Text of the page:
b) To take exercise, either alone or with other members of their household.
c) To seek medical assistance, including to access any of the services referred to including Dental services, opticians, audiology services, chiropody services, chiropractors, osteopaths, Veterinary surgeons and pet shops.and other medical or health services, including services relating to mental health.
d) To provide care or assistance to a vulnerable person, including to provide emergency assistance,
e) To donate blood.
f) To travel for the purposes of work or to provide voluntary or charitable services, where it is not reasonably possible for that person to work, or to provide those services, from the place where they are living.
g) To attend a funeral of a member of the person’s household, or a close family member.
h) To fulfil a legal obligation, including attending court or satisfying bail conditions, or to participate in legal proceedings,
i) To access critical public services, including—
(i) childcare or educational facilities
(ii) social services,
(iii) services provided by the Department of Work and Pensions,
(iv) services provided to victims (such as victims of crime)
j) In relation to children who do not live in the same household as their parents, or one of their parents, to see your child (Under 16) or a person you have parental responsibilities for (who lives in a different house than you);
k) In the case of a minister of religion or worship leader, to go to their place of worship,
l) To move house where reasonably necessary,
m) To avoid injury, illness or to escape a risk of harm.
According to the regulations a vulnerable person” includes—
(a) any person aged 70 or older,
(b) any person under 70 who has an underlying health condition,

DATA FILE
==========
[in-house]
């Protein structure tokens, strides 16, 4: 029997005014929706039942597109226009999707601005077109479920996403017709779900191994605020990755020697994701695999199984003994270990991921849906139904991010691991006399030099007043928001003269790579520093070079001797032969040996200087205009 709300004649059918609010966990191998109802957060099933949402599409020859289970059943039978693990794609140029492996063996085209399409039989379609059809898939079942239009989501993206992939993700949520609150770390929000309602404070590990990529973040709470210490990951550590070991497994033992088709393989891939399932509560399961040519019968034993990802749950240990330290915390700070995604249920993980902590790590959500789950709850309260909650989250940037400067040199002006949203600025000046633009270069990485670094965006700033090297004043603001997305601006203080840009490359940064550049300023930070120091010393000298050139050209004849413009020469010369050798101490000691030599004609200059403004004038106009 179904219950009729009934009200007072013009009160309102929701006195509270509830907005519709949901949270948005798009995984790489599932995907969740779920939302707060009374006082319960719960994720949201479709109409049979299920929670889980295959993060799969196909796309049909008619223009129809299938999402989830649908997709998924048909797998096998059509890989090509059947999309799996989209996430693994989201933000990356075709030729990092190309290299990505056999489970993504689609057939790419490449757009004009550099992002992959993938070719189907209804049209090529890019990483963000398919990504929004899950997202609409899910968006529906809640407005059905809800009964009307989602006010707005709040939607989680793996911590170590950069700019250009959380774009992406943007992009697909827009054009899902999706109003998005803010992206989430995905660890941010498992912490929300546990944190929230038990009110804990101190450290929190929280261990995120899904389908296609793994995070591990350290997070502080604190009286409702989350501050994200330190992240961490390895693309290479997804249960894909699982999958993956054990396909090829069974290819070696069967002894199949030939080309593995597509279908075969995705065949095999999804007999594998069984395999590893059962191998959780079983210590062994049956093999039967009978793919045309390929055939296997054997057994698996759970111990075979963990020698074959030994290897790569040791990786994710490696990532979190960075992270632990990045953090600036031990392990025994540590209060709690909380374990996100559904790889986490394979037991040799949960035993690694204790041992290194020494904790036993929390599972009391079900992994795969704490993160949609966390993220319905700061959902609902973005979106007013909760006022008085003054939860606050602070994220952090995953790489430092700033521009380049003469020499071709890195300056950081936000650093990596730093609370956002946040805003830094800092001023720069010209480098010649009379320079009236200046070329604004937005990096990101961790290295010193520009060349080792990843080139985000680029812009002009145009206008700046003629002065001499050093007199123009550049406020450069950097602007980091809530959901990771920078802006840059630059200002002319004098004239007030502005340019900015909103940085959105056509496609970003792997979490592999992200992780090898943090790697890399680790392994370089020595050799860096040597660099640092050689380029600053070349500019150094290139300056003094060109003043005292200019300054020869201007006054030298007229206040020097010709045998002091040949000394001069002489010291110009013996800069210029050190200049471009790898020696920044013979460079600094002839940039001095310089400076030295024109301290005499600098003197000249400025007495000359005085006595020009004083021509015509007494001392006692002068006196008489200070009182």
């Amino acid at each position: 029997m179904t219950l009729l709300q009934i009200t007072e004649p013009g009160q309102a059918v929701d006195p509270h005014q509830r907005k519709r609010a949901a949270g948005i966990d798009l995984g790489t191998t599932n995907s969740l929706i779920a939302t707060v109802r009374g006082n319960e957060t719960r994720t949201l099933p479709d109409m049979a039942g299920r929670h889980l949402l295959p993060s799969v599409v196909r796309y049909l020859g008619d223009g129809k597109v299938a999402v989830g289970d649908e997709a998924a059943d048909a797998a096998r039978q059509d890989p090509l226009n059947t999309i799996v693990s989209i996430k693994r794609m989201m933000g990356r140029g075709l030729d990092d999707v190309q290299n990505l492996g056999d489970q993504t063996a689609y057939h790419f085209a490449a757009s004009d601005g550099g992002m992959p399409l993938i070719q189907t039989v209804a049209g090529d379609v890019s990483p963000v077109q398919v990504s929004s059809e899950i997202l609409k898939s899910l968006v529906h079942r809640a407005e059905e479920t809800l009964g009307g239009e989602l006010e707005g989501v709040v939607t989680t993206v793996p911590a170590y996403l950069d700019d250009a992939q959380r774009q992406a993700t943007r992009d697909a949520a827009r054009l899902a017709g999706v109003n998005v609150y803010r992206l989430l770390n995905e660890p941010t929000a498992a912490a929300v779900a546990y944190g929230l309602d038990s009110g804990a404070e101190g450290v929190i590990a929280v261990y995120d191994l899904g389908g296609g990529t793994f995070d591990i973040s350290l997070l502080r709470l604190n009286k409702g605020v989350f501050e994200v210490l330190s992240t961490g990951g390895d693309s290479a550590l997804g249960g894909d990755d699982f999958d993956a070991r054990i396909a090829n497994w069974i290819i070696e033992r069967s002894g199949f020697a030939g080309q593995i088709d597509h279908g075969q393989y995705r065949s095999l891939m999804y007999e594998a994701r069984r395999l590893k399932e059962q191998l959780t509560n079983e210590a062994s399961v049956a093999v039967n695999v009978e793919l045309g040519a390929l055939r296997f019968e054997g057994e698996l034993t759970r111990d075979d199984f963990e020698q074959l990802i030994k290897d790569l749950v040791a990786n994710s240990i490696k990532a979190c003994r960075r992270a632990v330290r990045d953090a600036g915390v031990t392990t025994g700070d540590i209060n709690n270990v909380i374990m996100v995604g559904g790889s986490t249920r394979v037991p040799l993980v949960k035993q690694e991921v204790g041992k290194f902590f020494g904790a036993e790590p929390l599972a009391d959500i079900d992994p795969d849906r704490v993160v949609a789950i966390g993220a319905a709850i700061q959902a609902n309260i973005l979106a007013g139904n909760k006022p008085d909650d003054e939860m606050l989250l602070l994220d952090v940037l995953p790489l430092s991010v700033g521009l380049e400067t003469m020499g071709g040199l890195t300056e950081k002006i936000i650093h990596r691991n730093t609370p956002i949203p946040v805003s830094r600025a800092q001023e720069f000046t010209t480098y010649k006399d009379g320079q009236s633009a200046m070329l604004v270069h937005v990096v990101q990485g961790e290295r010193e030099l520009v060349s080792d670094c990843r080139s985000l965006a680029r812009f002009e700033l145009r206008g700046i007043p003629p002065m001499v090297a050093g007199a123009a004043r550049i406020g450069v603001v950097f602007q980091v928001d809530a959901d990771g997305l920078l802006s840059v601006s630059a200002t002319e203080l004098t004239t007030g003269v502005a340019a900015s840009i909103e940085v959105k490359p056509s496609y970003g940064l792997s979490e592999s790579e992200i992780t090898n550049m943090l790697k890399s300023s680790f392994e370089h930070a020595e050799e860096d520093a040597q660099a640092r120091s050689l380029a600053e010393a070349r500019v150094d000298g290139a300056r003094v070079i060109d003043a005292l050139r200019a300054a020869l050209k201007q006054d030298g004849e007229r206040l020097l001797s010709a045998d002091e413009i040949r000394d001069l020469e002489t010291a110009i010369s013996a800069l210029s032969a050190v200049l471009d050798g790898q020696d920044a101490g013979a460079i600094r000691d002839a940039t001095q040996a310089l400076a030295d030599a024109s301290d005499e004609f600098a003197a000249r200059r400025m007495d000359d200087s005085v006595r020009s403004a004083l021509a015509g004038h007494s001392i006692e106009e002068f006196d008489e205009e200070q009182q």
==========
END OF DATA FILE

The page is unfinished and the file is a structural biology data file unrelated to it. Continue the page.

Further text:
(c) any person who is pregnant.
WHAT ARE THE PENALTIES?
A person who obstructs any person carrying out a function under these Regulations commits an offence. A person who contravenes a direction given under regulation 7 or fails to comply with a reasonable instruction or a prohibition notice given by a police officer under regulation 7, also commit an offence.
The police intend to deal with contraventions involving those ignoring restriction of movement and social gathering by way of fixed penalty fines. Fines start at £30 doubling to £60 if they are not paid within 28 days. Repeat offenders can face fines of up to £960.
A person who commits an offence under this regulation is liable, on summary conviction, to a fine not exceeding the statutory maximum, that is, £10,000.
Corporate bodies can commit the above offences. Indeed, an officer of a corporate body can be jointly prosecuted with body in the event of an alleged breached. For example, if a premise fails to close following a direction to do so, then without a reasonable excuse, it is a criminal offence punishable by a fine. This fine can be prosecuted on summary level or on indictment.
Another example of a contravention would be a corporate bodies failure to enforce, as far as reasonably practicable, that patrons/users of the premises/services adhere to the concept of a two metre distance between one another.
These are early days, it is important that Police Scotland moves fast to instruct its officers so they do not make the same mistakes as their colleagues in England. Extraordinary times calls for extraordinary measures, but in a democracy such moves will only work and save lives if the public understand and of course if they consent to being policed.